Called CA::AddRef()
    Called CA::Release()
    Called CA::QueryInterface() For IID_IUnknows
    Called CA::AddRef()
    Called CA::Release()
    Called CA::QueryInterface() For IID_I_X
    Called CA::AddRef()
    Called Fx1()  :  iNum = 1
    Called Fx2()  :  iNum = 1
    Called CA::Release()
    Called CA::QueryInterface() For IID_I_Y
    Called CA::AddRef()
    Called Fy1()  :  iNum = 2
    Called Fy2()  :  iNum = 2
    Called CA::Release()
    Called CA::Release()
    */
    And the PowerBASIC version...

    Code:
    #Compile               Exe "CAClient.exe"
    #Dim                   All
    #Include               "Win32Api.inc"
    $CLSID_CA              =Guid$("{20000000-0000-0000-0000-000000000004}")  'Class ID of Class CA, ie., Class A
    $IID_IX                =Guid$("{20000000-0000-0000-0000-000000000005}")  'Interface X
    $IID_IY                =Guid$("{20000000-0000-0000-0000-000000000006}")  'Interface Y
    
    
    Interface I_X $IID_IX : Inherit IUnknown
      Method Fx1(ByVal iNum As Long) As Long
      Method Fx2(ByVal iNum As Long) As Long
    End Interface
    
    
    Interface I_Y $IID_IY : Inherit IUnknown
      Method Fy1(ByVal iNum As Long) As Long
      Method Fy2(ByVal iNum As Long) As Long
    End Interface
    
    
    Sub Foo(unk As IUnknown, ifDesired As Long)
      If ifDesired=1 Then
         Local ix As I_X
         ix=unk
         Call ix.Fx1(1)
         Call ix.Fx2(1)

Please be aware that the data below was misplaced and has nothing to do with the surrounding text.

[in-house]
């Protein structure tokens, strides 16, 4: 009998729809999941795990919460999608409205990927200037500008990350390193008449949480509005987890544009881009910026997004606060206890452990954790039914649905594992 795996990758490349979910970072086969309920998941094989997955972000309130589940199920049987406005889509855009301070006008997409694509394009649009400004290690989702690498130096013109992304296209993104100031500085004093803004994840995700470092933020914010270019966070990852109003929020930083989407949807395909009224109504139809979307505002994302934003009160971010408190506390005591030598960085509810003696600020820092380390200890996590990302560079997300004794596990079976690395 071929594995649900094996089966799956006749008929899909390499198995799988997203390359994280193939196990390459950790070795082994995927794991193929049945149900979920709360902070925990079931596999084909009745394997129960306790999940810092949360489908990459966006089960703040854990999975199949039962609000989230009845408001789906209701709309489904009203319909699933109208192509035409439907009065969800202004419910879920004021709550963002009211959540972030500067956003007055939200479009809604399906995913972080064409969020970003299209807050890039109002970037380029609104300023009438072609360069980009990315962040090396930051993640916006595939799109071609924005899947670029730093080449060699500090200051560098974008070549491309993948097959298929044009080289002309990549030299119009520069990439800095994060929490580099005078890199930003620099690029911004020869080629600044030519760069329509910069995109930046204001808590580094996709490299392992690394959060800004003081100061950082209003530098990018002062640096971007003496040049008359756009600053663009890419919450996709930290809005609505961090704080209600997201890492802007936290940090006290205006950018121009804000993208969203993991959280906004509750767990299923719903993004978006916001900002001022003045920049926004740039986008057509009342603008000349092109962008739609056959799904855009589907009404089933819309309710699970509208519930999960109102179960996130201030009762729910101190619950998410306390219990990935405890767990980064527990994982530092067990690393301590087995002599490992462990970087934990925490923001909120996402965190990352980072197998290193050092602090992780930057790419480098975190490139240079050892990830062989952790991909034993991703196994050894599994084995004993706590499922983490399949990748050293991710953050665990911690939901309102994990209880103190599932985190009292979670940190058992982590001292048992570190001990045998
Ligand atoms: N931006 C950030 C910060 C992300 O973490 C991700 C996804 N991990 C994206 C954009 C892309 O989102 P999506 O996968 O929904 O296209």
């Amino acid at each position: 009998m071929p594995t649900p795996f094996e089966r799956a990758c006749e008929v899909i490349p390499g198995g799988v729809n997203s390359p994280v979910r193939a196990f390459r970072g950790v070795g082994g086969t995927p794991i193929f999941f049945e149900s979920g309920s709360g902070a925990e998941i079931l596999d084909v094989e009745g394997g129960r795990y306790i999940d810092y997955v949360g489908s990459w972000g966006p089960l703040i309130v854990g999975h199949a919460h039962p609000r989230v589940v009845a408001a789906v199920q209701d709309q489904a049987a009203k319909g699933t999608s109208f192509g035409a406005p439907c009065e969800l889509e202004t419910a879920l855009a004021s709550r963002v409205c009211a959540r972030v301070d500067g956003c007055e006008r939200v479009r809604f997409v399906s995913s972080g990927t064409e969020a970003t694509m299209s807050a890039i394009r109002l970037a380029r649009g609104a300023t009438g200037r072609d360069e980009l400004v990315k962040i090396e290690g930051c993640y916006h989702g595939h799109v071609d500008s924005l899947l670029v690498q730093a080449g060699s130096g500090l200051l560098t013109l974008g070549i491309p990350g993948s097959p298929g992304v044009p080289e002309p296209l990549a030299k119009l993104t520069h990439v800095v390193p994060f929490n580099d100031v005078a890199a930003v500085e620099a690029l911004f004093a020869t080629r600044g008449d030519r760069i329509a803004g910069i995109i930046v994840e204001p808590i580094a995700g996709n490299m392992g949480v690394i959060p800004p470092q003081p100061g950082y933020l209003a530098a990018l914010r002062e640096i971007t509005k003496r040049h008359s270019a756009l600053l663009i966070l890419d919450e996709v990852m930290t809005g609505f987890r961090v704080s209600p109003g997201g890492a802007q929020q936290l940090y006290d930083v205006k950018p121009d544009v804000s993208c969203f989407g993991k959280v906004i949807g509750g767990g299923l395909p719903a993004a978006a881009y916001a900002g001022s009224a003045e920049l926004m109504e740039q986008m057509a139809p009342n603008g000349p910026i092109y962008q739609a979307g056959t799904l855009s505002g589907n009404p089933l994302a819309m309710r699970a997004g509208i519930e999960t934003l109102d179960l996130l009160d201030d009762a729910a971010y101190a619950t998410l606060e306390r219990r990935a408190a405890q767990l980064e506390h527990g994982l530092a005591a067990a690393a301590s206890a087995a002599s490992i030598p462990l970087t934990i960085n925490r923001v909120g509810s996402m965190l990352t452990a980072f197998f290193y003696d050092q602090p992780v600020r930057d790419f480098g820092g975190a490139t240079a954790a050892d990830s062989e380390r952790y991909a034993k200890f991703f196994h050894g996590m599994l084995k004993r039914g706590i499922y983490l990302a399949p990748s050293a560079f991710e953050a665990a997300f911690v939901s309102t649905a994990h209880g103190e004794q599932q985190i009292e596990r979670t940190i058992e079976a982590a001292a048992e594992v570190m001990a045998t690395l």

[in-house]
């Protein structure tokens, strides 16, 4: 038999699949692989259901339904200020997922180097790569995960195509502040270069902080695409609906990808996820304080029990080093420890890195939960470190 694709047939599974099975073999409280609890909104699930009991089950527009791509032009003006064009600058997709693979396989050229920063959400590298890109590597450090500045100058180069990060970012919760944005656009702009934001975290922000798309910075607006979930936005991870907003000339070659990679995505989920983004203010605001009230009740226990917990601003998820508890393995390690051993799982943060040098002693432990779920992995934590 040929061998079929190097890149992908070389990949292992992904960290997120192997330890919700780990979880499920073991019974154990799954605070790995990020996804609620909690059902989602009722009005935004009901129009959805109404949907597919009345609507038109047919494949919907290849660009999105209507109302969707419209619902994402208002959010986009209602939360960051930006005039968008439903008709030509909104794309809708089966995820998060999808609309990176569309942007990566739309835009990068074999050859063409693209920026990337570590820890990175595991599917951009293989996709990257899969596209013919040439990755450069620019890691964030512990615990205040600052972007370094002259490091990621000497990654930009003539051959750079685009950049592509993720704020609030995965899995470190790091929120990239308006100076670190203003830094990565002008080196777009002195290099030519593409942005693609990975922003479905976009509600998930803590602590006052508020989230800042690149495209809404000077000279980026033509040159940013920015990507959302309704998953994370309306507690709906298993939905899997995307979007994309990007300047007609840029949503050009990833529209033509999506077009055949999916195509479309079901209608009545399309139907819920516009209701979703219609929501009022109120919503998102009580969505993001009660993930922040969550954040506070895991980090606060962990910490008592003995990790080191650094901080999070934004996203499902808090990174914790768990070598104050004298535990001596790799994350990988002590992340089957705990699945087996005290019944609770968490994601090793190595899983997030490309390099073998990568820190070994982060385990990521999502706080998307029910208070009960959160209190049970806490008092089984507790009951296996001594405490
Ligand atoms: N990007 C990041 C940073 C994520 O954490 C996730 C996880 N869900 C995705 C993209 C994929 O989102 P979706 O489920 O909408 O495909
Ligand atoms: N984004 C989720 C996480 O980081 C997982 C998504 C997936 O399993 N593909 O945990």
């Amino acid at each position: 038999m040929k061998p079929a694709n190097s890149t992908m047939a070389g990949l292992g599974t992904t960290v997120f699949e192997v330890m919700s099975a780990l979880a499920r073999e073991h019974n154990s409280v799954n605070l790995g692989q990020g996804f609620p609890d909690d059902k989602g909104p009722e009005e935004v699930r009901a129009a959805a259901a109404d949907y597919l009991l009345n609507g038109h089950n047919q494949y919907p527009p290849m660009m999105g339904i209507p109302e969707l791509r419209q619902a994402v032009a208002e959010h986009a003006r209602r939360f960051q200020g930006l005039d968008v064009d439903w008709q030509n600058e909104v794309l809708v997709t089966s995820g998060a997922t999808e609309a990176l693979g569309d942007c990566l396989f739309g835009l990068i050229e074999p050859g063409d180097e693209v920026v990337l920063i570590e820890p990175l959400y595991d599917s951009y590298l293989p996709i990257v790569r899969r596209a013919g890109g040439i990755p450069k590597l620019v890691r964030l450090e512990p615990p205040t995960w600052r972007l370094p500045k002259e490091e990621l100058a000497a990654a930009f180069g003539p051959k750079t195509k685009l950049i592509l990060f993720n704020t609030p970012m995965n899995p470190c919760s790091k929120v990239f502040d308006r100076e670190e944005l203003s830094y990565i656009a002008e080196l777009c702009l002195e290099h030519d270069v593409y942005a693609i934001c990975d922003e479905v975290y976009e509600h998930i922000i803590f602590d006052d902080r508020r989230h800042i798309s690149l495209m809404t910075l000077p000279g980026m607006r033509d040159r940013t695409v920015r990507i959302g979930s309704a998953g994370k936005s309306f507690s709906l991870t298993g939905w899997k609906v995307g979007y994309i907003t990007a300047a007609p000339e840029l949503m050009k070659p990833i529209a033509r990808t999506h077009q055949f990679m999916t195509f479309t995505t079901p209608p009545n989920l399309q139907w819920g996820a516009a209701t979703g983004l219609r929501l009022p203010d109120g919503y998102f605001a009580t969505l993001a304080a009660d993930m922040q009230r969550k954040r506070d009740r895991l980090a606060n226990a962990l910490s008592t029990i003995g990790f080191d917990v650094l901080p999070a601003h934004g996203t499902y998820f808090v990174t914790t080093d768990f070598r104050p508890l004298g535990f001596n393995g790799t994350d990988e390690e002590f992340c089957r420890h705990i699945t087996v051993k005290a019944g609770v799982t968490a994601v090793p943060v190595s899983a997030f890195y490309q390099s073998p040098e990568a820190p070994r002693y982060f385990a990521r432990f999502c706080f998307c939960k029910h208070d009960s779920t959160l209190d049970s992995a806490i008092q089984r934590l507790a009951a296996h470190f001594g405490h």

Set ix=Nothing
      End If
      If ifDesired=2 Then
         Local iy As I_Y
         iy=unk
         Call iy.Fy1(2)
         Call iy.Fy2(2)
         Set iy=Nothing
      End If
    End Sub
    
    
    Function PBMain() As Long
      Local IUnk As IUnknown
    
      IUnk=NewCom Clsid $CLSID_CA
      Call Foo(IUnk,1)
      Call Foo(IUnk,2)
      Set IUnk=Nothing
      Waitkey$
    
      PBMain=0
    End Function
    
    'Called CA::QueryInterface() For IID_IUnknows
    'Called CA::AddRef()
    'Called CA::AddRef()
    'Called CA::Release()
    'Called CA::QueryInterface() For IID_IUnknows
    'Called CA::AddRef()
    'Called CA::Release()
    'Called CA::QueryInterface() For IID_I_X
    'Called CA::AddRef()
    'Called Fx1()  :  iNum = 1
    'Called Fx2()  :  iNum = 1
    'Called CA::Release()
    'Called CA::QueryInterface() For IID_I_Y
    'Called CA::AddRef()
    'Called Fy1()  :  iNum = 2
    'Called Fy2()  :  iNum = 2
    'Called CA::Release()